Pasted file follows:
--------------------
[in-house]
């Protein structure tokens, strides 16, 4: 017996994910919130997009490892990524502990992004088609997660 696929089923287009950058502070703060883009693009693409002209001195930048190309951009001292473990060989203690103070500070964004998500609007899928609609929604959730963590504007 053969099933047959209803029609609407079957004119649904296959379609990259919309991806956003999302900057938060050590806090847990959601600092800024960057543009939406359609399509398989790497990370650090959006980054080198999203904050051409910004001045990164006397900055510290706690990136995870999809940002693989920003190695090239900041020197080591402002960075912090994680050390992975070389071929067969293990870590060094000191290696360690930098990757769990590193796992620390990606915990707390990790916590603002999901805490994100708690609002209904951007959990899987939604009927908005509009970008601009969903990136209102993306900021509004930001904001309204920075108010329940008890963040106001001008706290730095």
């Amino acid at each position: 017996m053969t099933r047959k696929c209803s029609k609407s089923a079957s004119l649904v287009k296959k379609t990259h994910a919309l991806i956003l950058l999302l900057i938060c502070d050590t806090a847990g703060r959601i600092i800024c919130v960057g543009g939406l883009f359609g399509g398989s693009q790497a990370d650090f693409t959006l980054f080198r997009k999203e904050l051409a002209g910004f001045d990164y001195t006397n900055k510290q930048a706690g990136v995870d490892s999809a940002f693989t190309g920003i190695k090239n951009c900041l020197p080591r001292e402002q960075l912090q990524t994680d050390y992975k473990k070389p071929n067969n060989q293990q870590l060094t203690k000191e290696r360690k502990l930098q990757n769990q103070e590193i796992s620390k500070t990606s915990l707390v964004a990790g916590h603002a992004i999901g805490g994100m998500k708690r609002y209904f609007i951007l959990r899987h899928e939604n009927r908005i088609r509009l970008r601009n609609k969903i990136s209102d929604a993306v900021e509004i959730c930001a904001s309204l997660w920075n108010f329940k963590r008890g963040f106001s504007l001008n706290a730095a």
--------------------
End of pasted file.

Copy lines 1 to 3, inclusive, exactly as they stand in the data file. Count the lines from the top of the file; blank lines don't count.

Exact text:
[in-house]
């Protein structure tokens, strides 16, 4: 017996994910919130997009490892990524502990992004088609997660 696929089923287009950058502070703060883009693009693409002209001195930048190309951009001292473990060989203690103070500070964004998500609007899928609609929604959730963590504007 053969099933047959209803029609609407079957004119649904296959379609990259919309991806956003999302900057938060050590806090847990959601600092800024960057543009939406359609399509398989790497990370650090959006980054080198999203904050051409910004001045990164006397900055510290706690990136995870999809940002693989920003190695090239900041020197080591402002960075912090994680050390992975070389071929067969293990870590060094000191290696360690930098990757769990590193796992620390990606915990707390990790916590603002999901805490994100708690609002209904951007959990899987939604009927908005509009970008601009969903990136209102993306900021509004930001904001309204920075108010329940008890963040106001001008706290730095």
């Amino acid at each position: 017996m053969t099933r047959k696929c209803s029609k609407s089923a079957s004119l649904v287009k296959k379609t990259h994910a919309l991806i956003l950058l999302l900057i938060c502070d050590t806090a847990g703060r959601i600092i800024c919130v960057g543009g939406l883009f359609g399509g398989s693009q790497a990370d650090f693409t959006l980054f080198r997009k999203e904050l051409a002209g910004f001045d990164y001195t006397n900055k510290q930048a706690g990136v995870d490892s999809a940002f693989t190309g920003i190695k090239n951009c900041l020197p080591r001292e402002q960075l912090q990524t994680d050390y992975k473990k070389p071929n067969n060989q293990q870590l060094t203690k000191e290696r360690k502990l930098q990757n769990q103070e590193i796992s620390k500070t990606s915990l707390v964004a990790g916590h603002a992004i999901g805490g994100m998500k708690r609002y209904f609007i951007l959990r899987h899928e939604n009927r908005i088609r509009l970008r601009n609609k969903i990136s209102d929604a993306v900021e509004i959730c930001a904001s309204l997660w920075n108010f329940k963590r008890g963040f106001s504007l001008n706290a730095a």